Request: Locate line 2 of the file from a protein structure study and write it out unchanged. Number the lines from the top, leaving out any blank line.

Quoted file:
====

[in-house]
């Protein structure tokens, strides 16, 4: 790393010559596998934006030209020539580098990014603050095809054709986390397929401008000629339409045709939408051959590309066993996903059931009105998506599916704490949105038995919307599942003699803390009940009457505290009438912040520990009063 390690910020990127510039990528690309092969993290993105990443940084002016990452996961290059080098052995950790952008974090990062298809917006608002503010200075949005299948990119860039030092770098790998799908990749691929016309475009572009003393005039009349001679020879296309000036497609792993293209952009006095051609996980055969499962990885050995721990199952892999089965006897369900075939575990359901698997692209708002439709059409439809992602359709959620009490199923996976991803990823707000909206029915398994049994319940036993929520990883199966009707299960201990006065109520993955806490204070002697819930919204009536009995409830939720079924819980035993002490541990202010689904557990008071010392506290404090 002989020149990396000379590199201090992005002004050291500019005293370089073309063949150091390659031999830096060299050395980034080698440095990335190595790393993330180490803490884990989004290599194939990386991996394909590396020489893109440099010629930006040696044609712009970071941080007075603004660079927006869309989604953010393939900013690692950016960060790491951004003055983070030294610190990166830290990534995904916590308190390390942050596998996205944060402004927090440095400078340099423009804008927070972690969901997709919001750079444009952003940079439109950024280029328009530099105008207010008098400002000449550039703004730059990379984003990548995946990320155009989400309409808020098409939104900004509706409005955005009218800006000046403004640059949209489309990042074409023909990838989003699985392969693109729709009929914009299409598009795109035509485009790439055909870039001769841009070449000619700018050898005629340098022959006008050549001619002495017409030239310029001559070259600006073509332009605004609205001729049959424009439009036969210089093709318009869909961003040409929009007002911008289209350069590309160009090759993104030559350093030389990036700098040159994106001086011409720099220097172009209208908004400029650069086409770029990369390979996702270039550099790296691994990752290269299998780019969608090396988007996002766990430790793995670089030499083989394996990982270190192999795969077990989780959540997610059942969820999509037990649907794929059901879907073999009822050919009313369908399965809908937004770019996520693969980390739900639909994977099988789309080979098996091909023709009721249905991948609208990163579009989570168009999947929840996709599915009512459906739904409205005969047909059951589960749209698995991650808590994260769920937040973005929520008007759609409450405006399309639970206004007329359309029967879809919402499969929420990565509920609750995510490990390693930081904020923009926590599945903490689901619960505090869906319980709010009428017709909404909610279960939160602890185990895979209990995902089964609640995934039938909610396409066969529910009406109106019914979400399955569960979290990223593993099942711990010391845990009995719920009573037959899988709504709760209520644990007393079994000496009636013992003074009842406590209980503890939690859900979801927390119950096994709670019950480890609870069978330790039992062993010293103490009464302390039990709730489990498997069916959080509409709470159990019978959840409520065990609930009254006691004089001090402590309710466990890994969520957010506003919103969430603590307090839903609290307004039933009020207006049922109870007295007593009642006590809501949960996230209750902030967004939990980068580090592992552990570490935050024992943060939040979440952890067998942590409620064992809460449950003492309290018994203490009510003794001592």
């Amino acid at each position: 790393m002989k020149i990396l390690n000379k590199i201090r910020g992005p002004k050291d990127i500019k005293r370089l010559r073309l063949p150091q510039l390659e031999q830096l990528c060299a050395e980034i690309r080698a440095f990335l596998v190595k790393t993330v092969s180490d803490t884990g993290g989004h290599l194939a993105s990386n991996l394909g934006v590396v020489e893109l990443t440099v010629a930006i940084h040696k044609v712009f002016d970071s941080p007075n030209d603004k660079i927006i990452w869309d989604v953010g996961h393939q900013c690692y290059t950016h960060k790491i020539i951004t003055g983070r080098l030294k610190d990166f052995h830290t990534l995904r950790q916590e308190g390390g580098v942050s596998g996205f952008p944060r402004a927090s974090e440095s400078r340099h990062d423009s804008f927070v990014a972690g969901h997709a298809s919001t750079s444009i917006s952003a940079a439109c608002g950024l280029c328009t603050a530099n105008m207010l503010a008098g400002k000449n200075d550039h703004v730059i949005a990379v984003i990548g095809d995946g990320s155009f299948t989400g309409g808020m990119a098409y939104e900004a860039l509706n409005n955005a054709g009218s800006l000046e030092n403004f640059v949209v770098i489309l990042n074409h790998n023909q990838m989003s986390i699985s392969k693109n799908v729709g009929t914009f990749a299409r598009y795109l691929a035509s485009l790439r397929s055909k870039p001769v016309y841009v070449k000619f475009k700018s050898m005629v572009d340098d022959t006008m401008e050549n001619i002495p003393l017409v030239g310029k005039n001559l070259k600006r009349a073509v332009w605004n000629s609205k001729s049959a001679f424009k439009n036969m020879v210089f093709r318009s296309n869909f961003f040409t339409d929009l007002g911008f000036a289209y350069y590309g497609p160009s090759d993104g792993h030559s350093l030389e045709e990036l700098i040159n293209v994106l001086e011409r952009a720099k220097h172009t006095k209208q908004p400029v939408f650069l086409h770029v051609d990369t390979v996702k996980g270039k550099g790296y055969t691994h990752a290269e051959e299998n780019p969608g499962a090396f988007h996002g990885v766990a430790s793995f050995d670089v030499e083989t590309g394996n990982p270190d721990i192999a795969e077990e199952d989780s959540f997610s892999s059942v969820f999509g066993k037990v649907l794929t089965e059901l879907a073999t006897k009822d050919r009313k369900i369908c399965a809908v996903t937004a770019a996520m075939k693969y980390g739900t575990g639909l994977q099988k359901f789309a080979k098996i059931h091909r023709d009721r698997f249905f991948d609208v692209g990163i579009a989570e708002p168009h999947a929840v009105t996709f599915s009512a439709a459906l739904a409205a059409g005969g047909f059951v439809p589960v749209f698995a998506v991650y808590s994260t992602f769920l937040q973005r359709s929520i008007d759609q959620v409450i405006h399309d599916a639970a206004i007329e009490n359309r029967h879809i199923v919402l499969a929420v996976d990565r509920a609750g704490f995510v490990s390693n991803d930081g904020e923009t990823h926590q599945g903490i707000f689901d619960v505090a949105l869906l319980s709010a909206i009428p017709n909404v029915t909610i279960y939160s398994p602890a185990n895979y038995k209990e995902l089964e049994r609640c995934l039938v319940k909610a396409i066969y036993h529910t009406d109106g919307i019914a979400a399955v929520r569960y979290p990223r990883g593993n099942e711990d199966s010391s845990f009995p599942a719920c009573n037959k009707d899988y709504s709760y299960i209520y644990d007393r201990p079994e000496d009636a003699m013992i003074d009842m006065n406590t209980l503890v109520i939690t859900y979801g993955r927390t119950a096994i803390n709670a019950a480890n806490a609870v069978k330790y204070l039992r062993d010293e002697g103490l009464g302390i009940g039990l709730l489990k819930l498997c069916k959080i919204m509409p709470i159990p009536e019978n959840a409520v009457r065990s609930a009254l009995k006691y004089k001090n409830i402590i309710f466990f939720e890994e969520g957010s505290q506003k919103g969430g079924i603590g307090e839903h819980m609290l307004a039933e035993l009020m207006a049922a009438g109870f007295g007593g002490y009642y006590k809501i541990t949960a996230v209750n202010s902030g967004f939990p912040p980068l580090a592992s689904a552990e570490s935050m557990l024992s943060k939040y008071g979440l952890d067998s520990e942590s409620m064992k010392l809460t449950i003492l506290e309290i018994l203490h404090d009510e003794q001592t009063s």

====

């Protein structure tokens, strides 16, 4: 790393010559596998934006030209020539580098990014603050095809054709986390397929401008000629339409045709939408051959590309066993996903059931009105998506599916704490949105038995919307599942003699803390009940009457505290009438912040520990009063 390690910020990127510039990528690309092969993290993105990443940084002016990452996961290059080098052995950790952008974090990062298809917006608002503010200075949005299948990119860039030092770098790998799908990749691929016309475009572009003393005039009349001679020879296309000036497609792993293209952009006095051609996980055969499962990885050995721990199952892999089965006897369900075939575990359901698997692209708002439709059409439809992602359709959620009490199923996976991803990823707000909206029915398994049994319940036993929520990883199966009707299960201990006065109520993955806490204070002697819930919204009536009995409830939720079924819980035993002490541990202010689904557990008071010392506290404090 002989020149990396000379590199201090992005002004050291500019005293370089073309063949150091390659031999830096060299050395980034080698440095990335190595790393993330180490803490884990989004290599194939990386991996394909590396020489893109440099010629930006040696044609712009970071941080007075603004660079927006869309989604953010393939900013690692950016960060790491951004003055983070030294610190990166830290990534995904916590308190390390942050596998996205944060402004927090440095400078340099423009804008927070972690969901997709919001750079444009952003940079439109950024280029328009530099105008207010008098400002000449550039703004730059990379984003990548995946990320155009989400309409808020098409939104900004509706409005955005009218800006000046403004640059949209489309990042074409023909990838989003699985392969693109729709009929914009299409598009795109035509485009790439055909870039001769841009070449000619700018050898005629340098022959006008050549001619002495017409030239310029001559070259600006073509332009605004609205001729049959424009439009036969210089093709318009869909961003040409929009007002911008289209350069590309160009090759993104030559350093030389990036700098040159994106001086011409720099220097172009209208908004400029650069086409770029990369390979996702270039550099790296691994990752290269299998780019969608090396988007996002766990430790793995670089030499083989394996990982270190192999795969077990989780959540997610059942969820999509037990649907794929059901879907073999009822050919009313369908399965809908937004770019996520693969980390739900639909994977099988789309080979098996091909023709009721249905991948609208990163579009989570168009999947929840996709599915009512459906739904409205005969047909059951589960749209698995991650808590994260769920937040973005929520008007759609409450405006399309639970206004007329359309029967879809919402499969929420990565509920609750995510490990390693930081904020923009926590599945903490689901619960505090869906319980709010009428017709909404909610279960939160602890185990895979209990995902089964609640995934039938909610396409066969529910009406109106019914979400399955569960979290990223593993099942711990010391845990009995719920009573037959899988709504709760209520644990007393079994000496009636013992003074009842406590209980503890939690859900979801927390119950096994709670019950480890609870069978330790039992062993010293103490009464302390039990709730489990498997069916959080509409709470159990019978959840409520065990609930009254006691004089001090402590309710466990890994969520957010506003919103969430603590307090839903609290307004039933009020207006049922109870007295007593009642006590809501949960996230209750902030967004939990980068580090592992552990570490935050024992943060939040979440952890067998942590409620064992809460449950003492309290018994203490009510003794001592």